osses From VII Peaks Co-Optivist Income BDC II?
Did you invest in VII Peaks Co-Optivist BDC II because of your broker or financial advisor? Apparently, this non-diversified closed-end company, which elects to be treated as a business development company (“BDC”), invests in equity-linked debt securities and discounted corporate debt securities of private and public companies, and makes distributions to investors. Currently, VII Peaks Capital, LLC is the BDC’s manager.
Evidently, VII Peaks Co-Optivist BDC II uses its proprietary Co-Optivist approach in executing an investment strategy designed to help its target companies restructure securities in anticipation of a redemption event such as a maturity or a put event. Supposedly, the BDC aims to generate capital appreciation and income. Apparently, in order to accomplish investment objectives, VII Peaks apparently realizes capital appreciation and income through acquiring, managing and liquidating corporate debt positions; distributing cash to shareholders; and by preserving shareholders’ capital investments.
VII Peaks Co-Optivist Income BDC II Offering Price, NAV
Evidently, SEC filings indicate that the public offering price of VII Peaks Co-Optivist BDC II started at $10.15 per share. On August 8, 2014, the Pricing Committee for the BDC’s Board of Directors reduced the share price for new investments to $10.00 per share. It appears that the Committee reduced the share price to $9.75 in November 2014; $9.25 in November 2015; and $8.75 in May 2016.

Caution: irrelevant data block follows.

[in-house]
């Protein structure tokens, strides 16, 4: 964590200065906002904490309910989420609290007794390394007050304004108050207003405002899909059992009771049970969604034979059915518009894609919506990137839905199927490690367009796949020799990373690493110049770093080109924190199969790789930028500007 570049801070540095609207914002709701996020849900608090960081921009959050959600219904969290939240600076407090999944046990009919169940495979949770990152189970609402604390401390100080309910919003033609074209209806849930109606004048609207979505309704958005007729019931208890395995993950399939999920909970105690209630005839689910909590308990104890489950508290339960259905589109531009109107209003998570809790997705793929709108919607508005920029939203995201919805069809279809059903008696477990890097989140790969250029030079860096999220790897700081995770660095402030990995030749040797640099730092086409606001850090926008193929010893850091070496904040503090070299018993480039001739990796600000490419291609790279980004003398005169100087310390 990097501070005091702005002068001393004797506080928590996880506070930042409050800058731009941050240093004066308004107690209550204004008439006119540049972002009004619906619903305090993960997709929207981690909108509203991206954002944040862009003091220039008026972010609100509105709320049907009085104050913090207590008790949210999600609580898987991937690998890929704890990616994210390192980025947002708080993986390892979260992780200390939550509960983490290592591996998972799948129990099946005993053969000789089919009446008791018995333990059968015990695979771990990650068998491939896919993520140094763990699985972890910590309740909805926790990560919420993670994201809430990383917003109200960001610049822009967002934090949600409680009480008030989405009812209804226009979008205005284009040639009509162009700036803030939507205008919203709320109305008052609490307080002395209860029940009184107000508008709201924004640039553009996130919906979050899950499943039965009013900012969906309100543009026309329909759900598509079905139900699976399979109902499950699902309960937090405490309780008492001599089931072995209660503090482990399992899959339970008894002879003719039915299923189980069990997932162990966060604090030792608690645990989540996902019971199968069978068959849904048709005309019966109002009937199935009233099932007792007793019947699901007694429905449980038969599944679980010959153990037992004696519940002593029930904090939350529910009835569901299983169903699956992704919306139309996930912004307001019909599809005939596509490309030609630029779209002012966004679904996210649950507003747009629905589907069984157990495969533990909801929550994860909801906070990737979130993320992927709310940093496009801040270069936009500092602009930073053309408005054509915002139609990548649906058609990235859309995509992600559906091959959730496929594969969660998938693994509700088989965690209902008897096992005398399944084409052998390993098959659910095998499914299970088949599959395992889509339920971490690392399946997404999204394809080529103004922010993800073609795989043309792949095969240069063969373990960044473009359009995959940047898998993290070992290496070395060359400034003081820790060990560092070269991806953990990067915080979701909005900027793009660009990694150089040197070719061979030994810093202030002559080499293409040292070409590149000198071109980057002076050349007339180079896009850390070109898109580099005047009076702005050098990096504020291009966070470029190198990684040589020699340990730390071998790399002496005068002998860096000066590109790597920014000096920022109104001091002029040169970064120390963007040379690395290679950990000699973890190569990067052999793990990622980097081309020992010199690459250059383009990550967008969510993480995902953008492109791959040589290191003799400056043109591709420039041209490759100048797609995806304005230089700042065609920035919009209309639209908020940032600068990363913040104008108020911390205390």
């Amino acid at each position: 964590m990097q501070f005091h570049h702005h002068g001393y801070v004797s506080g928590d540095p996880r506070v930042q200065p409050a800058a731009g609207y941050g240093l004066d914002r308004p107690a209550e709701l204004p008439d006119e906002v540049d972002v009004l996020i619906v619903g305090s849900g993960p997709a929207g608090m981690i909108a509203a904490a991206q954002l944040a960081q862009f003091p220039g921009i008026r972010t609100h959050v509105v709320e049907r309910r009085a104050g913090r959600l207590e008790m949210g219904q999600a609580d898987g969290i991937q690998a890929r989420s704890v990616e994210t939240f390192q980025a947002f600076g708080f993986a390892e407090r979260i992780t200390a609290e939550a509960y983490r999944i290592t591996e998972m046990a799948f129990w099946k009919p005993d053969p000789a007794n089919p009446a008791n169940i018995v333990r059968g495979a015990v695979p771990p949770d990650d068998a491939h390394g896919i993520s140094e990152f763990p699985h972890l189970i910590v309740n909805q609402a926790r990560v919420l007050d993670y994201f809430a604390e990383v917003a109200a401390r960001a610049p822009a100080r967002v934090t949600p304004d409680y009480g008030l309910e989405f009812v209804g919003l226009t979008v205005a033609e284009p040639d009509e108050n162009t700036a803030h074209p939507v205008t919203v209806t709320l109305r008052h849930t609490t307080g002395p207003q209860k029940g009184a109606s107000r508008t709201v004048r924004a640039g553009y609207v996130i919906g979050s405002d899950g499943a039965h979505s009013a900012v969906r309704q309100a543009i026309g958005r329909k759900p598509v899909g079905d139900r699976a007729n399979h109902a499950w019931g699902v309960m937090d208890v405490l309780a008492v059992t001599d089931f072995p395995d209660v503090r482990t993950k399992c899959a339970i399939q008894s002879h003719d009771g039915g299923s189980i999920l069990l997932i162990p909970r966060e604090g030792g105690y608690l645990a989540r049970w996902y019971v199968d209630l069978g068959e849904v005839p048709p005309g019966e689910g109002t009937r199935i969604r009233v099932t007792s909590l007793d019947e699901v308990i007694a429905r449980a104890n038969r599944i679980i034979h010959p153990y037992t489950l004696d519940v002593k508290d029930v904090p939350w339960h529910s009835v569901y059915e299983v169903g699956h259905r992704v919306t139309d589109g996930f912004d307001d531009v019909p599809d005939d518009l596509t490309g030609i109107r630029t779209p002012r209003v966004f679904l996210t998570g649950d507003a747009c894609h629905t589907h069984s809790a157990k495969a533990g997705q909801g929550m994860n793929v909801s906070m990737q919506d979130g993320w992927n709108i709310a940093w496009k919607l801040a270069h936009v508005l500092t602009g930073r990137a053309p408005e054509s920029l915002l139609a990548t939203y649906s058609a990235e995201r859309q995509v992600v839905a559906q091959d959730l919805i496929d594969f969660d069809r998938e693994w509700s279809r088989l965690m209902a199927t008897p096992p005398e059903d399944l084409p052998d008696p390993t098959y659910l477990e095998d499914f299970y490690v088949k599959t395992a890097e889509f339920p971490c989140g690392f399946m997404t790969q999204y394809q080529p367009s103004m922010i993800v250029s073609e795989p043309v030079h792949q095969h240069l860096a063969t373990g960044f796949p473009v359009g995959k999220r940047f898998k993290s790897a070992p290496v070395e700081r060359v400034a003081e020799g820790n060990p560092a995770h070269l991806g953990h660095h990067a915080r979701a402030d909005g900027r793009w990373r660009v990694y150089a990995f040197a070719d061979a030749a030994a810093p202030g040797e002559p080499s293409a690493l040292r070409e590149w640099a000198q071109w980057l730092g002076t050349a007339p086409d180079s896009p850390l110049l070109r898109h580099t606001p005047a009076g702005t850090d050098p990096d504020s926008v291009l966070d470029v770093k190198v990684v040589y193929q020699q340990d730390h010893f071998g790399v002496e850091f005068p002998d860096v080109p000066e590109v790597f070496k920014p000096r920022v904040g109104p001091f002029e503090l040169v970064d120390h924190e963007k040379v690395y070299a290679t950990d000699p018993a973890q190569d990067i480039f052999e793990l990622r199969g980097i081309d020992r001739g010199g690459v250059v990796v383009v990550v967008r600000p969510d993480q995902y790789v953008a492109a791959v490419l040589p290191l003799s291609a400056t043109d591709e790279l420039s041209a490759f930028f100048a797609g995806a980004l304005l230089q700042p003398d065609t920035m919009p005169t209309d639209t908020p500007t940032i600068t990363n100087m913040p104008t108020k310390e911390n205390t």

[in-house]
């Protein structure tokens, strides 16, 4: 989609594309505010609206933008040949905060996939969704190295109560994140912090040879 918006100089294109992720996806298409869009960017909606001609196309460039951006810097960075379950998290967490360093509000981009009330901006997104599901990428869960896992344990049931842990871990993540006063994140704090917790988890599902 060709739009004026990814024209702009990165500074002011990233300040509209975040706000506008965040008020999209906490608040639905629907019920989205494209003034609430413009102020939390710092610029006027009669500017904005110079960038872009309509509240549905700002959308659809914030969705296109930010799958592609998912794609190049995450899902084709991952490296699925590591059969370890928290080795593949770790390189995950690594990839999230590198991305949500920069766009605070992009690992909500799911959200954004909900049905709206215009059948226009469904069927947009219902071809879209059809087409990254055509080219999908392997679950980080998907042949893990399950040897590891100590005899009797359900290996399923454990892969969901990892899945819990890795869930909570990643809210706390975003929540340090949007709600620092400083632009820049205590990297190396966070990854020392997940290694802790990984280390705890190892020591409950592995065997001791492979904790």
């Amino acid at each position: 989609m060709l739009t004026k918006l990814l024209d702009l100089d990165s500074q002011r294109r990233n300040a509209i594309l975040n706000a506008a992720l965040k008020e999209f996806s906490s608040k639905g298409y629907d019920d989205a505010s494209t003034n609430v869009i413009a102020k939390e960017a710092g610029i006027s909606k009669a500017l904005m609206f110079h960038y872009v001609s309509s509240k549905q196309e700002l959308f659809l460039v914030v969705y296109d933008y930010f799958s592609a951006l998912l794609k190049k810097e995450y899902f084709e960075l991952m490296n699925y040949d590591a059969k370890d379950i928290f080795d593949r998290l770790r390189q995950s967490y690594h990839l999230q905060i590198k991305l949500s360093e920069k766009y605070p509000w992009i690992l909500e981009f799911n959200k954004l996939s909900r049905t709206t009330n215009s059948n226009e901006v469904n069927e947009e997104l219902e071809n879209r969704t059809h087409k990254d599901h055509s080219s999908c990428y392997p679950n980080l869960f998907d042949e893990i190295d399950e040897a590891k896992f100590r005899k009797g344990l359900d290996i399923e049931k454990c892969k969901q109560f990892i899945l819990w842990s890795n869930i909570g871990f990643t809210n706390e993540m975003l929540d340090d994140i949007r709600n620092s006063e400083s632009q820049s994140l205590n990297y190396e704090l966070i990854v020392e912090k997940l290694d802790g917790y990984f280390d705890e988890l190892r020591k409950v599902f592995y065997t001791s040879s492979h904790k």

Notably, VII Peaks’ indicated that the BDC’s price decreases in 2014 and 2015 were due to the net asset value of the fund’s common stock being reduced. The BDC cites high yield debt prices declining; declines in specific positions that have possibly defaulted or restructured; and distributions exceeding net investment income. Evidently, as of year end December 2017, the net asset value per share is $5.31; ratio of net investment to average net assets is 3.90%; and turnover ratio is 17.65%.
Non-Traded BDC Suitability Concerns
Non-traded BDCs like VII Peaks Co-Optivist BDC II are generally inappropriate for investors with limited experience, low risk tolerances or liquidity needs. Mainly, investors holding non-traded BDCs may encounter difficulty selling shares quickly enough in volatile market conditions. Also, it may not be possible for investors to liquidate their non-traded BDCs.
Unfortunately, some securities brokers fail to disclose all the risks of BDCs or assess whether they are suitable for investors. Financial professionals are required to inform investors of all important investment information, such as illiquidity risks. Brokers can only recommend those investments which match their clients’ investor profiles. For this reason, investors who purchased unsuitable or misrepresented BDCs from their broker or financial advisor may be able to recover their losses.
Did Your Broker Or Advisor Inappropriately Sell You VII Peaks Co-Optivist Income BDC II?
Did you experience losses by investing in VII Peaks Co-Optivist Income BDC II? If so, contact Soreide Law Group at (888) 760-6552. Speak with experienced counsel about a possible recovery of your investment losses. Soreide Law Group represent clients on a contingency fee basis and advances all costs. The firm has recovered millions of dollars for investors who have suffered losses due to misconduct of brokers and brokerage firms.